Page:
Program Integrity, Entity Resolution and a 360-degree View of the Citizen

The lack of a citizen identity consistency and the integrity of such data has created challenges, and techniques like entity resolution can help.

By Amanda Holden & Dan Finerty

In late January, the first Canadian was diagnosed with a novel coronavirus. Scientists had been tracking the spread of the virus, but despite previous experience with outbreaks like SARS and swine flu, the scope and depth of the impact of COVID-19 was unprecedented.
Within weeks, business closures and quarantines would throw millions of Canadians into precarious financial positions. All levels of government scrambled to put together massive social programs on an unprecedented timeline.
Speed of delivery is always a prime consideration with any government programming. But responsible use of government resources is often a competing interest—how do we ensure services are delivered only to those who qualify?
This problem is exacerbated when multiple departments and levels of government are involved in the delivery. Canada’s response to the pandemic on a program delivery basis has been enviable, but not without hiccups. By June, 190,000 Canadians had to return payments made under the Canadian Emergency Response Benefit (CERB) program, often because they were unknowingly covered under another Covid-19 program—both Service Canada (through Employment Insurance) and the Canada Revenue Agency (CRA) are administering COVID-19-related programming. In addition, the Ministry of Employment, Workforce Development and Disability Inclusion estimated that one to two percent of claims filed were fraudulent.
These issues highlight fundamental challenges in program integrity—the lack of a citizen identity consistency and the integrity of such data has created challenges, and techniques like entity resolution can help.

Entity Resolution

The goal of entity resolution seems simple: Make sure you are dealing with the person you think you’re dealing with. It isn’t. The nightmare scenario for entity resolution is Robert James Smith.
First, there are countless Robert Smiths. Are we dealing with Robert Smith the professor, the politician, the war hero, the plumber?
Second, in various contexts, Mr. Smith could be identified as Robert, Rob or Bob. Suppose the Robert Smith in question prefers to go by his second name. He could now also be James, Jim or even Jack. These identities could emerge variously in passport applications, driver’s licenses, criminal records, employment records, professional registrations, business ownership records, property tax records… the list goes on. Some even use multiple identities intentionally, creating confusion so they can take advantage of the system.
Entity resolution is important because it is about mitigating the risks of improper or incomplete identification. And it’s more than just name checking.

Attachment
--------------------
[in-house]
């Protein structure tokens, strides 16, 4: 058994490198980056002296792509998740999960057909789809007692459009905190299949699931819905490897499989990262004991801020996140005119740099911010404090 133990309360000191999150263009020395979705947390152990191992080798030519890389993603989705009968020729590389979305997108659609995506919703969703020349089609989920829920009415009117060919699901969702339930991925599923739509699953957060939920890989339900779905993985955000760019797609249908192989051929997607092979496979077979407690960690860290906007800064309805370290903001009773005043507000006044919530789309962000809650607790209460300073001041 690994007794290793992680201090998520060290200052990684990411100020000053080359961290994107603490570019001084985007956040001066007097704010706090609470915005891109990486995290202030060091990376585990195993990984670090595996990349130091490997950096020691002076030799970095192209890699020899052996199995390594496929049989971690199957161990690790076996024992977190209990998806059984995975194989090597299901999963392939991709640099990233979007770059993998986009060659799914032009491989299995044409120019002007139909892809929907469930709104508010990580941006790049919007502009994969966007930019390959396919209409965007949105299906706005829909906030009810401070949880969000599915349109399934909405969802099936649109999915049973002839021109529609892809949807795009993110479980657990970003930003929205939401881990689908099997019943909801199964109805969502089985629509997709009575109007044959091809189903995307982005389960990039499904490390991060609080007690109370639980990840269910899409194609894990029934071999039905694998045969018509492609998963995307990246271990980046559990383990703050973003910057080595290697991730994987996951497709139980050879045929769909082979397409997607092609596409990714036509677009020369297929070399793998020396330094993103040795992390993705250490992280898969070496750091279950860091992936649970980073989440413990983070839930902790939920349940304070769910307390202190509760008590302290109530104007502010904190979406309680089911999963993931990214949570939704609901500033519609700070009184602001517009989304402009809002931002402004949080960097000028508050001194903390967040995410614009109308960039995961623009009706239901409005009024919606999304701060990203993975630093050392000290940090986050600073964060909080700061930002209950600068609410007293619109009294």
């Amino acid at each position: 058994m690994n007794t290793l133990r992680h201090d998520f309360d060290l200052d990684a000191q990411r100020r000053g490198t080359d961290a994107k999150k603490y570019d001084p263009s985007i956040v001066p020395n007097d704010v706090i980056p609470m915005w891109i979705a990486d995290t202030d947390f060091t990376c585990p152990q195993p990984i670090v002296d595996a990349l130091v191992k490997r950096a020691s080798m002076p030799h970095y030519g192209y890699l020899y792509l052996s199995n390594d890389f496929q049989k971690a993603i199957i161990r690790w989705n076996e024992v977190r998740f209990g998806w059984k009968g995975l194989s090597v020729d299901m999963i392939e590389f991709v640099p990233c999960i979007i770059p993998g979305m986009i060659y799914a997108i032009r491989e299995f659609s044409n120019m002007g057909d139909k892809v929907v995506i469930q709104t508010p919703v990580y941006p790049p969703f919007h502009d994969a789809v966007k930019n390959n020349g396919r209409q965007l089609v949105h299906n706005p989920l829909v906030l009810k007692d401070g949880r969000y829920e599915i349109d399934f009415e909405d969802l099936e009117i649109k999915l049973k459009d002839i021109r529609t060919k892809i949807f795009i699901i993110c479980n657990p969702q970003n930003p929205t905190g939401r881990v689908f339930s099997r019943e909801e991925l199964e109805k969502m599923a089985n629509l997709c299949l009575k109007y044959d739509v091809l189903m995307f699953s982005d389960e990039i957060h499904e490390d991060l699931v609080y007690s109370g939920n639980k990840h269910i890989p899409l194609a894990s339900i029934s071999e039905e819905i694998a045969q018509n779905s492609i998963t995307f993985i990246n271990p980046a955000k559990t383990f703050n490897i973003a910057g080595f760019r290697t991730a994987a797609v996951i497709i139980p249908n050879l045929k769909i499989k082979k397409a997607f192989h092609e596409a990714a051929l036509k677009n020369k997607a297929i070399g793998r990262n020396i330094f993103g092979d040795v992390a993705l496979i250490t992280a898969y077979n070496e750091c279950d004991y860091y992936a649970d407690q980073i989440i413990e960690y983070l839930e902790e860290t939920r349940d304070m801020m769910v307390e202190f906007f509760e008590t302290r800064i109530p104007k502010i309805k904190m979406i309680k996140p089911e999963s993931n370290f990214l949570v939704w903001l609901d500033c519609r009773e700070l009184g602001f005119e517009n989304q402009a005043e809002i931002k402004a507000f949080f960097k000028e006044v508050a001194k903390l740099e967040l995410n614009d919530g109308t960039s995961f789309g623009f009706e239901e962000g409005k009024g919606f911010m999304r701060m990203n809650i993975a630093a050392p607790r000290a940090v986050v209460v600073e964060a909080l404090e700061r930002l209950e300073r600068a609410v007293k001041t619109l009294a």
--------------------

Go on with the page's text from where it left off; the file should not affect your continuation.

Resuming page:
The 360 View

Suppose for the sake of argument we’ve resolved the identity of the person of interest as Robert James Smith, the plumber. (We’ll go into detail about how later.) We know who we’re dealing with. But do we know what we’re dealing with?
The holistic, or 360-degree, view of the citizen comes from all the representations of identity, across departments and levels of government. Financial institutions have pioneered this approach to customer identity in the name of risk management. Is it safe to give this person a $50,000 loan? Consider his repayment record on credit cards. Does he have a mortgage, and thus security? Student loans? Savings accounts? Insurance?
Similarly, by pulling together Robert Smith the plumber’s interactions with vehicle licensing agencies, the CRA, municipal tax departments, EI, provincial and federal service agencies, etc., we can glean a more complete view of the citizen—and the likelihood of his eligibility for government assistance, or to attempt to defraud the program. Thus, the data needs to not only be managed, but requires a governance model.

Data Architecture

The integrity of this data is paramount. For example, in a pilot project that SAS Institute participated with in Ontario, some of the children were older than their mothers. That’s a rather serious data integrity issue.
At this stage of the process, we’re not concerned with what the data means, only that it can be trusted. It’s not about what the data says, it’s about whether it’s speaking the right language.
Data cleansing highlights anomalies (like children older than their mothers) and incomplete identities. It also prepares data to be integrated across systems. Fields that co-relate can be matched. One system’s Surname is another system’s Last Name, to cite a very simple example; phone numbers can be collected in myriad formats. Varying taxonomies can be reconciled for consumption across systems.

Citizen Protection

With data in a more manageable state, protecting the information—and the citizen—can be a more focused effort. It’s a three-legged stool: